"I was somewhat surprised that Benedict would still be called 'His Holiness' and would wear white, but it's akin to the former U.S. presidents being addressed as 'Mr. President,'" said the Rev. James Martin, a Jesuit writer and editor. "It's a mark of respect for the former office he once held."
"Overall, I don't think that after the conclave there will be any doubt about who the pope is, or who is in charge," he said.
While Benedict will no longer wear his trademark red shoes, he has taken a liking to a pair of hand-crafted brown loafers made for him by artisans in Leon, Mexico, and given to him during his 2012 visit. He will wear those in retirement, Lombardi said.
Lombardi also elaborated on the College of Cardinals meetings that will take place after the papacy becomes vacant — crucial gatherings in which cardinals will discuss the problems facing the church and set a date for the start of the conclave to elect Benedict's successor.
The first meeting isn't expected until Monday, Lombardi said, since the official convocation to cardinals to come to Rome will only go out on Friday — the first day of what's known as the "sede vacante," or the vacancy between papacies.
In all, 115 cardinals under the age of 80 are expected in Rome for the conclave to vote on who should become the next pope. Two other eligible cardinals have already said they are not coming, one from Britain and another from Indonesia. Cardinals who are 80 and older can join the College meetings but won't participate in the conclave or vote.
Benedict has already given the cardinals the go-ahead to move up the start date of the conclave — tossing out the traditional 15-day waiting period. But the cardinals won't be able to set a date until their official meetings begin Monday.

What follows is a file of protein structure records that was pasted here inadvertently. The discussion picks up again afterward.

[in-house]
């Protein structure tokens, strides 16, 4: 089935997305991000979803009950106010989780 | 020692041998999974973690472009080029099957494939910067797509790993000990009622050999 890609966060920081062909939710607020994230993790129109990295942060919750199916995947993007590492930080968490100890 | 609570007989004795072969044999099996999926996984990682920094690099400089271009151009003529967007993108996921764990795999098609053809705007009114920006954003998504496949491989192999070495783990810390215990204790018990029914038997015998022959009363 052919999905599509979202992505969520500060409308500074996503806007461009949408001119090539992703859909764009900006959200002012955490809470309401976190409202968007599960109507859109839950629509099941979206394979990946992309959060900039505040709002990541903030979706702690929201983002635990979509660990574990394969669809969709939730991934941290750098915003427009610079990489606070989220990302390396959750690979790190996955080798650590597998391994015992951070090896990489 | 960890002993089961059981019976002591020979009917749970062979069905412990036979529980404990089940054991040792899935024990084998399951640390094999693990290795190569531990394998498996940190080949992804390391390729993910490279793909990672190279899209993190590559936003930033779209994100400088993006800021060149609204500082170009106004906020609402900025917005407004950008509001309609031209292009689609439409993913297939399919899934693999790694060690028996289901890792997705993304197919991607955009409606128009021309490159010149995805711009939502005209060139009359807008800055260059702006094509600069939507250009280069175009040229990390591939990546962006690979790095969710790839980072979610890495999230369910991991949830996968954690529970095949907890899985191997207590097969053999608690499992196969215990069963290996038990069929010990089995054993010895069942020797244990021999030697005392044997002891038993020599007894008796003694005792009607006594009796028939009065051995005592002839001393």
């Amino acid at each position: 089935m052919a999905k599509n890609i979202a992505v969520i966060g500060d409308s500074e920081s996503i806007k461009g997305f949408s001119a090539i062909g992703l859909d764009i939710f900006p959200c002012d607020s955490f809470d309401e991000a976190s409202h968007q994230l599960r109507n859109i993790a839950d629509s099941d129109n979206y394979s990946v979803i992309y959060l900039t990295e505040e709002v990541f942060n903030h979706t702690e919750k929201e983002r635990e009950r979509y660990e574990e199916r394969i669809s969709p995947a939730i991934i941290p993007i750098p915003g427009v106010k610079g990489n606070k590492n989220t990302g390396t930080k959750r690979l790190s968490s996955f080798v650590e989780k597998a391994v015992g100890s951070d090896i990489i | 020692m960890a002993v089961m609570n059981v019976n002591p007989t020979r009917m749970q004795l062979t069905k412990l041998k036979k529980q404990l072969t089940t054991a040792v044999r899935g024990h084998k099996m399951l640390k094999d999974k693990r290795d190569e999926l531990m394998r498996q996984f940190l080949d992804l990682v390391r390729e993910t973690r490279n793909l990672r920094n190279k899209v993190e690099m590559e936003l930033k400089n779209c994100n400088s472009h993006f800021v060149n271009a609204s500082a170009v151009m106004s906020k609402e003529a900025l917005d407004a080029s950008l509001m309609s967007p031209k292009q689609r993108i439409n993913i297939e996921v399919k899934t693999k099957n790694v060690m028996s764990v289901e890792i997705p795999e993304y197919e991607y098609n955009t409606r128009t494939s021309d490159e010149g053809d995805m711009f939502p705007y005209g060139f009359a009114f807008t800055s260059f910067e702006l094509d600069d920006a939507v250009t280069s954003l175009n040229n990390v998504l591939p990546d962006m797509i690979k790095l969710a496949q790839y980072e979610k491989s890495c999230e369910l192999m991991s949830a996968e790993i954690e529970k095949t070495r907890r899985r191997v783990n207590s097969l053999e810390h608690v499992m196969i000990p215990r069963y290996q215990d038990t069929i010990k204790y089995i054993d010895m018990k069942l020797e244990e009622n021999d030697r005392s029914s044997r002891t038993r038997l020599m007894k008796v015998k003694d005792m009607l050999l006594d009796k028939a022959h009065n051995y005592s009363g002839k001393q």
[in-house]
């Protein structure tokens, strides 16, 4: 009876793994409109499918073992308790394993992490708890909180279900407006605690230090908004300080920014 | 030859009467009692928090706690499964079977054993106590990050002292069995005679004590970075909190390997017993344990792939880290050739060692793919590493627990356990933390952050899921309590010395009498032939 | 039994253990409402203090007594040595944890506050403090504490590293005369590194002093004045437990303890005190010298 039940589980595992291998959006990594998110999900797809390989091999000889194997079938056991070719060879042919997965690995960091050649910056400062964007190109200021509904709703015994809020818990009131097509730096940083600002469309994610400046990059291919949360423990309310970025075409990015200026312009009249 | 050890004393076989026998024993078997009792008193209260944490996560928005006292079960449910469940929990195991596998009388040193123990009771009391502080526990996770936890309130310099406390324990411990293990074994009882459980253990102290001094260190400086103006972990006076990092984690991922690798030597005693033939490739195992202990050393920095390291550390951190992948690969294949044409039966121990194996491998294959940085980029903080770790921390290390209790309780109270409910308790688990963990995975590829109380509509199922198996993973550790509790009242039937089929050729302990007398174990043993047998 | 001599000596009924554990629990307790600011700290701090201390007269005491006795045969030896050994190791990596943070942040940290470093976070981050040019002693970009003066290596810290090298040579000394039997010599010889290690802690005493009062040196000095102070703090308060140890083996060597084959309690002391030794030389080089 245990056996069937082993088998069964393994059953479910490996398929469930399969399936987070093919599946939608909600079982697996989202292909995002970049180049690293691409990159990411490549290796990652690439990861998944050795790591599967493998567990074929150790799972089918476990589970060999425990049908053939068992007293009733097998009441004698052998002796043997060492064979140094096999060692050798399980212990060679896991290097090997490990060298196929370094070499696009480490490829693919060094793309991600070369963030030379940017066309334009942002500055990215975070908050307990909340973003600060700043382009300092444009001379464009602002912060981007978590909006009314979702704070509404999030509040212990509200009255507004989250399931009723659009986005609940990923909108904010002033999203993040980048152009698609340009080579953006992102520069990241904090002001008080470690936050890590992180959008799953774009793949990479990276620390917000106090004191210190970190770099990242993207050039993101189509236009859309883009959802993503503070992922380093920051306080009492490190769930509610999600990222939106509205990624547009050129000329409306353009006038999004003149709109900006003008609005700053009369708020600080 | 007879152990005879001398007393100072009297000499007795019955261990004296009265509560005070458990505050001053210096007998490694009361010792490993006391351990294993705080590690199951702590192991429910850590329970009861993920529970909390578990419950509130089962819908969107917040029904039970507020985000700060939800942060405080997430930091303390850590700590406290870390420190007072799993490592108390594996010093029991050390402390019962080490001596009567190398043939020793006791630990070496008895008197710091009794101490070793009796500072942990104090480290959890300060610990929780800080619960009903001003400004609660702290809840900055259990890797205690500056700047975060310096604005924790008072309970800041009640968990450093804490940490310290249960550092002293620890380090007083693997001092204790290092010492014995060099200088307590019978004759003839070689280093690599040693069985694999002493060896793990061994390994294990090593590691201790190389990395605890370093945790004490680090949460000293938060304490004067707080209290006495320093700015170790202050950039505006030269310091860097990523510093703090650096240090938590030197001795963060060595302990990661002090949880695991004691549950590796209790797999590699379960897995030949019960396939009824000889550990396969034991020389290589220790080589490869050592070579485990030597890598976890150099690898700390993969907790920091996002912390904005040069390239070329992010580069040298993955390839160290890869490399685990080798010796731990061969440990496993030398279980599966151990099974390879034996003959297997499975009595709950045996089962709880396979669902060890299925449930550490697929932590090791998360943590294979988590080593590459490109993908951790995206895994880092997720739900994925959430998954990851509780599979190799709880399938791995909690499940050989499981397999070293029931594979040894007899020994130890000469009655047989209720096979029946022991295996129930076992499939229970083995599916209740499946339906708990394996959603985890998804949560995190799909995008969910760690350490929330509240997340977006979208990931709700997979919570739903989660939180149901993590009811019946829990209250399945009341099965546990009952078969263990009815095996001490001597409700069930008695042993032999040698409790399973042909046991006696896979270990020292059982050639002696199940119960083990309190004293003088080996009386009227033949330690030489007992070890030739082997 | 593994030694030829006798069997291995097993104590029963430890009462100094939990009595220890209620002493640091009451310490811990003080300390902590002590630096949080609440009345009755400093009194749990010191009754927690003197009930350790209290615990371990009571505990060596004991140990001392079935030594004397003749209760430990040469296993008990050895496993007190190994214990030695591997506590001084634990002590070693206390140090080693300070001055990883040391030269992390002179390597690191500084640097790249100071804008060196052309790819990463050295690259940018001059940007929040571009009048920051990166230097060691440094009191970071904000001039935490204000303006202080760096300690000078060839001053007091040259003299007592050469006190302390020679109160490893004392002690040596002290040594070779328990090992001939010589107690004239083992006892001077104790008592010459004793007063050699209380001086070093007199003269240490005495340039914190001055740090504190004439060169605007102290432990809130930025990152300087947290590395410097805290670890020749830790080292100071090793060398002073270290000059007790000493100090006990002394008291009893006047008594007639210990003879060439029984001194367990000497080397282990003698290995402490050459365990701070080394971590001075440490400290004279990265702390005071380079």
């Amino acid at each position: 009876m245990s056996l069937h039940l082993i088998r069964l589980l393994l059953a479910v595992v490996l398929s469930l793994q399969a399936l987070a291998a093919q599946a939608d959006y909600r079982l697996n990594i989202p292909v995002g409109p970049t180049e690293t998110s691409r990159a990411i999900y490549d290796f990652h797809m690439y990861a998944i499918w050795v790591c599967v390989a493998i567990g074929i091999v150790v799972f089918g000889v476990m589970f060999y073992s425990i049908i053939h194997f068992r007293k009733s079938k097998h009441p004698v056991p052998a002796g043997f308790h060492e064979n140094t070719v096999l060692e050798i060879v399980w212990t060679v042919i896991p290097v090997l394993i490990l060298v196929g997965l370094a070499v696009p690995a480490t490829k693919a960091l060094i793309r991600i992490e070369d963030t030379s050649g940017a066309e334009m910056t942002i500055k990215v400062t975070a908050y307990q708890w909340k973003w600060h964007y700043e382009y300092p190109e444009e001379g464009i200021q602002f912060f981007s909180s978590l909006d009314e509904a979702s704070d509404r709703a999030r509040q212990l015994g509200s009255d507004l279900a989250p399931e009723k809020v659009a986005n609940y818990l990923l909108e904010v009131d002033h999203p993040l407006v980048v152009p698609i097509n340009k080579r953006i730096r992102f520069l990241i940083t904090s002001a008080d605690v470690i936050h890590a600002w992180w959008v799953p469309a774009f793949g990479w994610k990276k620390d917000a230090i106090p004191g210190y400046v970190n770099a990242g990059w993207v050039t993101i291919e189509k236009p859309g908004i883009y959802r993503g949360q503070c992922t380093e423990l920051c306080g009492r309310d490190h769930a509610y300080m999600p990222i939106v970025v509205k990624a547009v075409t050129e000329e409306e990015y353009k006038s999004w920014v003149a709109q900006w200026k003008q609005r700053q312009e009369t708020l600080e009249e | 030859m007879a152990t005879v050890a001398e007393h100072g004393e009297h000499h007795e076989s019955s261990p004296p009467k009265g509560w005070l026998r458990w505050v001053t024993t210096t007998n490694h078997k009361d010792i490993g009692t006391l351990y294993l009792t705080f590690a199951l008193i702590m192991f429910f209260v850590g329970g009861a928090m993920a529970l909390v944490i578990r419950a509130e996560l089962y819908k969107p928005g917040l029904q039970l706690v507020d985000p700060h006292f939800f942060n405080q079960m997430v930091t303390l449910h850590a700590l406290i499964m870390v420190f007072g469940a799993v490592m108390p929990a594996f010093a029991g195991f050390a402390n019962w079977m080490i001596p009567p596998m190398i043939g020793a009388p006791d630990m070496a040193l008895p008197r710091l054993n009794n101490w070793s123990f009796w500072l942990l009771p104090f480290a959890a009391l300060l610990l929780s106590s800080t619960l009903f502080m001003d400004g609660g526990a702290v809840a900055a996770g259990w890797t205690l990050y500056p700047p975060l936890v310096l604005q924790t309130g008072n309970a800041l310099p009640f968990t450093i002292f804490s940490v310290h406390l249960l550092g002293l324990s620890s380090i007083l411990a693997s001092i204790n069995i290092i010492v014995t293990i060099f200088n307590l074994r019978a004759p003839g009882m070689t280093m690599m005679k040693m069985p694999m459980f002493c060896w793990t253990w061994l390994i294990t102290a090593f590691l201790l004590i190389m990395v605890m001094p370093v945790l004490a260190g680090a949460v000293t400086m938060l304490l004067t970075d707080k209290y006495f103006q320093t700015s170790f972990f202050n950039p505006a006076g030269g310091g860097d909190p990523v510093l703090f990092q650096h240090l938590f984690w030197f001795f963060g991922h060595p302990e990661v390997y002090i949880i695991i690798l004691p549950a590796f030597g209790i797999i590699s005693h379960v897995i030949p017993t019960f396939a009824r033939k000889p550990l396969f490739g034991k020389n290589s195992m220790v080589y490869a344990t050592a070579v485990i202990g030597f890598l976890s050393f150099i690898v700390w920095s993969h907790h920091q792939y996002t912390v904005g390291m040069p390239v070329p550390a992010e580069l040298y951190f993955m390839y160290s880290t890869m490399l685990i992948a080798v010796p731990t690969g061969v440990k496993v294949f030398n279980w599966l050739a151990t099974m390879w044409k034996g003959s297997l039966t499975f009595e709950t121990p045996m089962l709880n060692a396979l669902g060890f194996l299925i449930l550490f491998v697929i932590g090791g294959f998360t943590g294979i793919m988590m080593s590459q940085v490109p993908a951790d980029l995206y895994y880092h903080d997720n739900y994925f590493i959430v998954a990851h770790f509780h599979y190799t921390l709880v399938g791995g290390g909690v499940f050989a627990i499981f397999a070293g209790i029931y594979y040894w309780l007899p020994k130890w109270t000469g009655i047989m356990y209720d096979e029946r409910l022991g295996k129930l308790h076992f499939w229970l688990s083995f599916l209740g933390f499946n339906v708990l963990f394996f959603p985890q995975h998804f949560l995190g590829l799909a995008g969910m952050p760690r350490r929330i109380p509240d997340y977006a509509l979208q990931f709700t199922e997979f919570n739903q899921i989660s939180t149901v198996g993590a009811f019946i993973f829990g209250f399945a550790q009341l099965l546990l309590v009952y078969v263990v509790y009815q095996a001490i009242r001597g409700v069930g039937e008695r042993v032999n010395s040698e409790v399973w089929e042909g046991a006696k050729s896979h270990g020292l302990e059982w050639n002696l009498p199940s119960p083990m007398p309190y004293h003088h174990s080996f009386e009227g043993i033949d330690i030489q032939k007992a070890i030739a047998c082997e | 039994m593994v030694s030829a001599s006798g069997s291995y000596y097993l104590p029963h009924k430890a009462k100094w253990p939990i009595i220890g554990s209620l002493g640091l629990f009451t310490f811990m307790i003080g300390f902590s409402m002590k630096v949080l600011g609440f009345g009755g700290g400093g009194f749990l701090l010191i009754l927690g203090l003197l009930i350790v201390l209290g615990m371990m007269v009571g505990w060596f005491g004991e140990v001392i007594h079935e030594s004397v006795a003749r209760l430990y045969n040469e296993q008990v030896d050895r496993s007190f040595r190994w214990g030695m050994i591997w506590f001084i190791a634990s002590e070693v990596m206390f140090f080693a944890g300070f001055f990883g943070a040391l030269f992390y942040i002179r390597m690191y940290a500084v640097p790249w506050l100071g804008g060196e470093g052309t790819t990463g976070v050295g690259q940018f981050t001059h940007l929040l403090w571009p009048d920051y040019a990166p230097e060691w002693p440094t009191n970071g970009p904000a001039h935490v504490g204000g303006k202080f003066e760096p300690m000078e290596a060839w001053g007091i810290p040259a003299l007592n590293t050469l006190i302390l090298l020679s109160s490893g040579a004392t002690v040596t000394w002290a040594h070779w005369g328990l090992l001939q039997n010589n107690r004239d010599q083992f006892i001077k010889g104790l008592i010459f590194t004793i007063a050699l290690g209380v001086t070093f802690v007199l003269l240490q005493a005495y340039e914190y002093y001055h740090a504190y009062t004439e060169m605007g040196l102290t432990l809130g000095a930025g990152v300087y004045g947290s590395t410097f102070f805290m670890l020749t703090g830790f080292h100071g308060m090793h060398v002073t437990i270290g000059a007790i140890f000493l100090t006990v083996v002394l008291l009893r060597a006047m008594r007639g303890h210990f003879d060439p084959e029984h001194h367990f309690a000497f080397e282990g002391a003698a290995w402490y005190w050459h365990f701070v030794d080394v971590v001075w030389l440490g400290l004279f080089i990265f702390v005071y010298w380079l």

Lombardi also described Benedict's final 48 hours as pope: On Tuesday, he was packing, arranging for documents to be sent to the various Vatican archives and separating out the personal papers he will take with him into retirement.
On Wednesday, Benedict holds his final public general audience in St. Peter's Square — an event that has already brought in 50,000 ticket requests. He won't greet visiting prelates or VIPs as he normally does, but will meet some visiting leaders — from Slovakia, San Marino, Andorra and his native Bavaria — privately afterward.
On Thursday, the pope meets with his cardinals in the morning and then flies by helicopter at 5 p.m. to Castel Gandolfo, the papal residence south of Rome. Benedict will greet parishioners there from the palazzo's balcony — his final public act as pope.
Then, at 8 p.m., the exact time at which his retirement becomes official, the Swiss Guards standing outside the doors of the palazzo at Castel Gandolfo will go off duty, their service protecting the head of the Catholic Church finished.
Benedict's personal security will be assured by Vatican police, Lombardi said.
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